In a surprise move, the US International Trade Commission (ITC) has voted unanimously in favour of Canadian manufacturer Bombardier in its dispute with Chicago-based Boeing.
The two companies have been in a trade dispute over the sale of Bombardier’s 75 C Series to Delta Air Lines in 2016, an order which included a further 50 options.
Boeing claimed that Bombardier sold the aircraftfor $19.6m each – substantially lower than the $33.2m it costs to manufacture the jets – thanks to subsidies provided by the governments of Canada and Quebec.
But the ITC said that Bombardier’s marketing of the new C Series jets to US airlines for below cost has not unfairly damaged sales of Boeing 737-700s, its smallest passenger jet.
In a statement, Bombardier hailed the decision as a “victory for innovation, competition, and the rule of law”.
“It is also a victory for US airlines and the US travelling public,” the company added. “The C Series is the most innovative and efficient new aircraft in a generation. Its development and production represent thousands of jobs in the United States, Canada, and the United Kingdom.”
Delta also welcomed the verdict, saying: “Delta is pleased by the US International Trade Commission's ruling rejecting Boeing's anticompetitive attempt to deny US airlines and the US traveling public access to the state-of-the-art 110-seat CS100 aircraft when Boeing offers no viable alternative.”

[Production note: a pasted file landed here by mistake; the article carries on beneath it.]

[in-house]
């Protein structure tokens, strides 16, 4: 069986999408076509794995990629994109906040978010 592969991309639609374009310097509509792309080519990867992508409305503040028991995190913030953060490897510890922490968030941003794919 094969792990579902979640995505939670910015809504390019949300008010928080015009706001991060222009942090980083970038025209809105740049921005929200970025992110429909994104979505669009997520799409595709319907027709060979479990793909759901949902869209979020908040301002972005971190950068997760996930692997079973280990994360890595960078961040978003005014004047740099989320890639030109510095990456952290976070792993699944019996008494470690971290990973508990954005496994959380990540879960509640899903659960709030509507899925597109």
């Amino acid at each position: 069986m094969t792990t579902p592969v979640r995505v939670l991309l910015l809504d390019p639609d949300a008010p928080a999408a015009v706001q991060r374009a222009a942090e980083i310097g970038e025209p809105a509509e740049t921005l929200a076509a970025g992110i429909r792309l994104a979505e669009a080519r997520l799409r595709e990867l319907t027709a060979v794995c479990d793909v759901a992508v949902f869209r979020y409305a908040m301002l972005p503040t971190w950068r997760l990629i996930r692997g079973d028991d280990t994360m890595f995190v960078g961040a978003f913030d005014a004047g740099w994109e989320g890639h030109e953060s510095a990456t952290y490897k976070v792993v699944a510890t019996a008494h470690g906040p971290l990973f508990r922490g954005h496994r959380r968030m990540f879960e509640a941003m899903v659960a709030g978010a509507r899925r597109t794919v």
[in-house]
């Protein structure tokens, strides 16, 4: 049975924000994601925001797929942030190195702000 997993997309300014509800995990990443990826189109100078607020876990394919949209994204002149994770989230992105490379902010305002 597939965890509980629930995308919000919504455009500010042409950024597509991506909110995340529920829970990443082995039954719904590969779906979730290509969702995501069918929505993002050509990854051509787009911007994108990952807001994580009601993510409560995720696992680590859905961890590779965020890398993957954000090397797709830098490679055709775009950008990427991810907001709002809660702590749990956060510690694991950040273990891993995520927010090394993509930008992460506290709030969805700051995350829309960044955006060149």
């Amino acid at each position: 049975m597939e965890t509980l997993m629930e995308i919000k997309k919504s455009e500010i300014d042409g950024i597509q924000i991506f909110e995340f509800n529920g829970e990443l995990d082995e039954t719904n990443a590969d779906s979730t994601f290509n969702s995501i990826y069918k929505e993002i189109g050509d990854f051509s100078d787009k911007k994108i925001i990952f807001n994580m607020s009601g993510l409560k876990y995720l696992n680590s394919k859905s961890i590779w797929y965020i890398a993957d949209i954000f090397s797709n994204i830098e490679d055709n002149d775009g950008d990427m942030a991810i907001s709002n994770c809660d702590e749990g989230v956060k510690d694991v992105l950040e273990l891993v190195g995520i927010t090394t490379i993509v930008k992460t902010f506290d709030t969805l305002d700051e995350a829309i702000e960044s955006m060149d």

The decision ruling paves the way for Bombardier to begin deliveries of Canadian-built CS100 jets to Delta this year.
However, Boeing said it was “disappointed” that the ITC did not recognise “the harm” the business has suffered. It added: “Boeing remains confident in the facts of our case and will continue to document any harm to Boeing and our extensive US supply chain that results from illegal subsidies and dumped pricing.”
In October 2017, European manufacturer Airbus became a partner in the C Series programme, with the deal expected to close later this year. As part of the agreement, a second final assembly line will be established in Mobile, Alabama to serve US customers.